Objective: To understand how productive resources, goods and services and money flow from households to firms and from firms to households through voluntary exchanges in a nation’s product and resource markets.
Introduction: This lesson simulates the circular flow of resources, goods and services in a nation with a closed economy and no government sector. The simple circular flow model re-created through this simulation can be graphically represented as follows:
Instructions: The teacher will need to prepare several resources before beginning the simulation. These include:
- Money certificates: These should be printed on green paper (perhaps four certificates per page), then cut into strips approximately the size of a dollar bill. I recommend four “bills” from each sheet of paper. You’ll need a paper cutter to quarter the photocopied sheets once they’re printed. You should print at least 50 sheets of money, creating a total of 200 money certificates. On each certificate should be printed the words:
- “This certificate is a money payment for a good or service or a productive resource. In the resource market it represents the wages, interest, rent and profits households receive as income for their resources. In the product market it represents the expenditures households make for goods and services.”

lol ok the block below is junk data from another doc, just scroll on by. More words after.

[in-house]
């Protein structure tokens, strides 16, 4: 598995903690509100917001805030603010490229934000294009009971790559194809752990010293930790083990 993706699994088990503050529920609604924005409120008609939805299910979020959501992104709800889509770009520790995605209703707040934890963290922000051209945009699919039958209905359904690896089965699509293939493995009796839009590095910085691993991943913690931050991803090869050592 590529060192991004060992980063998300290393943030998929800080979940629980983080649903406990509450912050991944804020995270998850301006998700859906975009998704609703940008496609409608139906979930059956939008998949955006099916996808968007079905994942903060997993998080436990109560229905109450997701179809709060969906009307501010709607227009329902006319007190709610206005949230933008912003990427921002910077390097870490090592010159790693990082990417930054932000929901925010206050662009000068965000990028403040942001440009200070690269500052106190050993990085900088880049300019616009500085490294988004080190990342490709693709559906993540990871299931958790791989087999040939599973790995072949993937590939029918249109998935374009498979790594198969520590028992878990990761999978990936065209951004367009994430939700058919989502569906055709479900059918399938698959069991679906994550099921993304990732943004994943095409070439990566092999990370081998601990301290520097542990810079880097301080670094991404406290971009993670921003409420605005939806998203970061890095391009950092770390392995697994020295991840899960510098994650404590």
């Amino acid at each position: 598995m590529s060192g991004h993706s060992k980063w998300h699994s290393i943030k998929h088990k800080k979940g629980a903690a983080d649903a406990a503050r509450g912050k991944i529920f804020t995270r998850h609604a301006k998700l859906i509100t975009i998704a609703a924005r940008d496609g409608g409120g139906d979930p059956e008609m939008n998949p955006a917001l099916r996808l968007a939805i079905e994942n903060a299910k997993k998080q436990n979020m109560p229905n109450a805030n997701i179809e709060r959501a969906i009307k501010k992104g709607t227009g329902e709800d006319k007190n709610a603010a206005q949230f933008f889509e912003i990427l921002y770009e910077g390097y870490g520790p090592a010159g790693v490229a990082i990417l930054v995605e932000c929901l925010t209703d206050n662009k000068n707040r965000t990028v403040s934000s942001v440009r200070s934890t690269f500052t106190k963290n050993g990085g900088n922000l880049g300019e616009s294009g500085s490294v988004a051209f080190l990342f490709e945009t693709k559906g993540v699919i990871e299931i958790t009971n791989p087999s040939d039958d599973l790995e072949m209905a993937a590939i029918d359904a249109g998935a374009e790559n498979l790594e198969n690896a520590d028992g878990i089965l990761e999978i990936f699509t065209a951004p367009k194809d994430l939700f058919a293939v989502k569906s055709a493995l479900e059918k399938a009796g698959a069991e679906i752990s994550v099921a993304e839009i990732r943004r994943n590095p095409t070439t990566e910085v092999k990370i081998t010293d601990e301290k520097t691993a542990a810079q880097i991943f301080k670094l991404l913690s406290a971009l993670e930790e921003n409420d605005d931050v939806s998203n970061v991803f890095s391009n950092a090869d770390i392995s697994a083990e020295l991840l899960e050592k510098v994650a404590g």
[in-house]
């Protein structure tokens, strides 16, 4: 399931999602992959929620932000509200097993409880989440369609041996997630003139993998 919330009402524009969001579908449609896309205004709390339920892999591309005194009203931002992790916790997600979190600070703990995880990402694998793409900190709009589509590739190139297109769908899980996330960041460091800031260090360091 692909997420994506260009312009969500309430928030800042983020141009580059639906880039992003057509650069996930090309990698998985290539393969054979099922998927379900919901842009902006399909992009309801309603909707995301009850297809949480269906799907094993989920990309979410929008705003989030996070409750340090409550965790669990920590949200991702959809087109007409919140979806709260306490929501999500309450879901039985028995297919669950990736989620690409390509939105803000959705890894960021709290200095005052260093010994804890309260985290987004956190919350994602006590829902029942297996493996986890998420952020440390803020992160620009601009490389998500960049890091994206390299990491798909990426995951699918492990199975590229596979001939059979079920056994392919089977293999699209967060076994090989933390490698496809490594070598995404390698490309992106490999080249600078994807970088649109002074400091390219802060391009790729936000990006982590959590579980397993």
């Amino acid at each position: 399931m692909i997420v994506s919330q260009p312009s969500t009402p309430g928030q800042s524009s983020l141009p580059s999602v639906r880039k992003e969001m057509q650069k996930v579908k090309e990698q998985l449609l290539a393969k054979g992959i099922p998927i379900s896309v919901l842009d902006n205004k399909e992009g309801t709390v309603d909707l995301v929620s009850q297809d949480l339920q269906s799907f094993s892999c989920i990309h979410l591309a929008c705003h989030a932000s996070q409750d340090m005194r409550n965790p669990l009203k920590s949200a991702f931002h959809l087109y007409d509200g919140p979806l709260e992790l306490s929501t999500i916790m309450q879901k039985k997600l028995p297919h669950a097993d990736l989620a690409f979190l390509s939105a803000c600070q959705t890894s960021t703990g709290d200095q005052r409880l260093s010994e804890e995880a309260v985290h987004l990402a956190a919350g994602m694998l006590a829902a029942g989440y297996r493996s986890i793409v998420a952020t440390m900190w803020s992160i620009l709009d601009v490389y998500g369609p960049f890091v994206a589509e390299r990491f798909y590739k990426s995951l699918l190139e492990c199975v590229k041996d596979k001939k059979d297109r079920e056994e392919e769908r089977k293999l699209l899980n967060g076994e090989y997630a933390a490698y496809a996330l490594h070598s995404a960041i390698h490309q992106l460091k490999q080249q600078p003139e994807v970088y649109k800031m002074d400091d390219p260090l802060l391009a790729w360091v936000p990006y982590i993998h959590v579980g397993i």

- Resource certificates: On a different color sheet of paper, make approximately 40 copies of a page with the three resources on it, separated vertically: “Land, Labor, Capital”. Each resource should be on its own strip of paper. Make sure you create the same number of each of the three resources. For a class of 20 students, I would recommend making at least 50 copies of each resource (50 lands, 50 capitals, 50 labors, totaling 150 resources in total).
- Product certificates: On yet a different color sheet of paper, print and make approximately 15 copies of a page with the words “Goods and Services” on it four times from top to bottom, so you have a total of 60 “Goods and Services” certificates. Again, use the paper cutter to quarter the pages so you have 60 strips with the words “Goods and Services” on them.
For a class of 20 students, you must create 20 different paper clipped bundles ahead of time. 10 of your students will be “FIRMS” and 10 will be “HOUSEHOLDS”. Each of the households will receive a bundle of resource certificates. Each firm will receive a bundle of money certificates.
- 10 Household bundles: Prepare 10 bundles of resources. Each bundle can contain a random combination of land, capital,and labor. It is important that some households receive far more productive resources at the start of the simulation than others. For example, you may give one student a bundle with 5 labors, 7 capitals and 8 lands. Another student may receive a bundle with 2 labors, 1 land and 1 capital. This may seem “unfair”, but will play an important role in your post-simulation debrief. Be sure to use ALL of the resources you printed out, so you are sure there is an even number of land, capital, and labor.